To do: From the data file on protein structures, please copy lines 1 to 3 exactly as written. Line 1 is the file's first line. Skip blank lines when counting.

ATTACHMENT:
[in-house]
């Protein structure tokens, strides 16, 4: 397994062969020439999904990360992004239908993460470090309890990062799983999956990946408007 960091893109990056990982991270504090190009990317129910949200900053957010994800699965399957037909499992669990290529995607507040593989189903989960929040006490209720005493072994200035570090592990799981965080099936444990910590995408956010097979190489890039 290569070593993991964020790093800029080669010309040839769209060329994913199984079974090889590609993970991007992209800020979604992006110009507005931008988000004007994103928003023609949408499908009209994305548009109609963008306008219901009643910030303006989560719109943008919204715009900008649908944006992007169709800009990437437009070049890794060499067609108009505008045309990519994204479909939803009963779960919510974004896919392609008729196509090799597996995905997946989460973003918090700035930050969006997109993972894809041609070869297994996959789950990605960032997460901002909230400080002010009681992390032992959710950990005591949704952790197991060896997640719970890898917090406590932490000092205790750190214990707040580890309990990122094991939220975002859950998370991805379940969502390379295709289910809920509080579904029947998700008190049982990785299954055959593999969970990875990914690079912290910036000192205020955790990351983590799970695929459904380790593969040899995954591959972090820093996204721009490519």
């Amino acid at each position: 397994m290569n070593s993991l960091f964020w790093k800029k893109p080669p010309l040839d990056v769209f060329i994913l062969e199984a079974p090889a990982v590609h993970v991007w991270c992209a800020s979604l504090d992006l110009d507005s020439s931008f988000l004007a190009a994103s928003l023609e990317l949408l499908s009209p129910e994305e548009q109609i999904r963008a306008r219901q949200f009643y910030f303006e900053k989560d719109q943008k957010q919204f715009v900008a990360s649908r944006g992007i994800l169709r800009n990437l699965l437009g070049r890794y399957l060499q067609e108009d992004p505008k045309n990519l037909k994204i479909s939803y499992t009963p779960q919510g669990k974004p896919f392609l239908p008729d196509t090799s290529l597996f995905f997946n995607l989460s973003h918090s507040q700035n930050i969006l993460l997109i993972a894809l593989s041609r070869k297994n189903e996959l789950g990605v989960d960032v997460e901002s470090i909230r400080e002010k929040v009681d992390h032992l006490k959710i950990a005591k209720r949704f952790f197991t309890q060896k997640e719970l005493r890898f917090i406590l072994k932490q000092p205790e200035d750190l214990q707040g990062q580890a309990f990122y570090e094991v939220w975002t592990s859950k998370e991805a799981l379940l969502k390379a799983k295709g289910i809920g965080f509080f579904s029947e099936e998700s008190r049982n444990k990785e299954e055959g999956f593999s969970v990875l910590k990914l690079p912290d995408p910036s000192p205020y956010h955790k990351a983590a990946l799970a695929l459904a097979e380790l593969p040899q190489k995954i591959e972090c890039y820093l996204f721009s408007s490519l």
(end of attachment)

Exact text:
[in-house]
């Protein structure tokens, strides 16, 4: 397994062969020439999904990360992004239908993460470090309890990062799983999956990946408007 960091893109990056990982991270504090190009990317129910949200900053957010994800699965399957037909499992669990290529995607507040593989189903989960929040006490209720005493072994200035570090592990799981965080099936444990910590995408956010097979190489890039 290569070593993991964020790093800029080669010309040839769209060329994913199984079974090889590609993970991007992209800020979604992006110009507005931008988000004007994103928003023609949408499908009209994305548009109609963008306008219901009643910030303006989560719109943008919204715009900008649908944006992007169709800009990437437009070049890794060499067609108009505008045309990519994204479909939803009963779960919510974004896919392609008729196509090799597996995905997946989460973003918090700035930050969006997109993972894809041609070869297994996959789950990605960032997460901002909230400080002010009681992390032992959710950990005591949704952790197991060896997640719970890898917090406590932490000092205790750190214990707040580890309990990122094991939220975002859950998370991805379940969502390379295709289910809920509080579904029947998700008190049982990785299954055959593999969970990875990914690079912290910036000192205020955790990351983590799970695929459904380790593969040899995954591959972090820093996204721009490519």
């Amino acid at each position: 397994m290569n070593s993991l960091f964020w790093k800029k893109p080669p010309l040839d990056v769209f060329i994913l062969e199984a079974p090889a990982v590609h993970v991007w991270c992209a800020s979604l504090d992006l110009d507005s020439s931008f988000l004007a190009a994103s928003l023609e990317l949408l499908s009209p129910e994305e548009q109609i999904r963008a306008r219901q949200f009643y910030f303006e900053k989560d719109q943008k957010q919204f715009v900008a990360s649908r944006g992007i994800l169709r800009n990437l699965l437009g070049r890794y399957l060499q067609e108009d992004p505008k045309n990519l037909k994204i479909s939803y499992t009963p779960q919510g669990k974004p896919f392609l239908p008729d196509t090799s290529l597996f995905f997946n995607l989460s973003h918090s507040q700035n930050i969006l993460l997109i993972a894809l593989s041609r070869k297994n189903e996959l789950g990605v989960d960032v997460e901002s470090i909230r400080e002010k929040v009681d992390h032992l006490k959710i950990a005591k209720r949704f952790f197991t309890q060896k997640e719970l005493r890898f917090i406590l072994k932490q000092p205790e200035d750190l214990q707040g990062q580890a309990f990122y570090e094991v939220w975002t592990s859950k998370e991805a799981l379940l969502k390379a799983k295709g289910i809920g965080f509080f579904s029947e099936e998700s008190r049982n444990k990785e299954e055959g999956f593999s969970v990875l910590k990914l690079p912290d995408p910036s000192p205020y956010h955790k990351a983590a990946l799970a695929l459904a097979e380790l593969p040899q190489k995954i591959e972090c890039y820093l996204f721009s408007s490519l």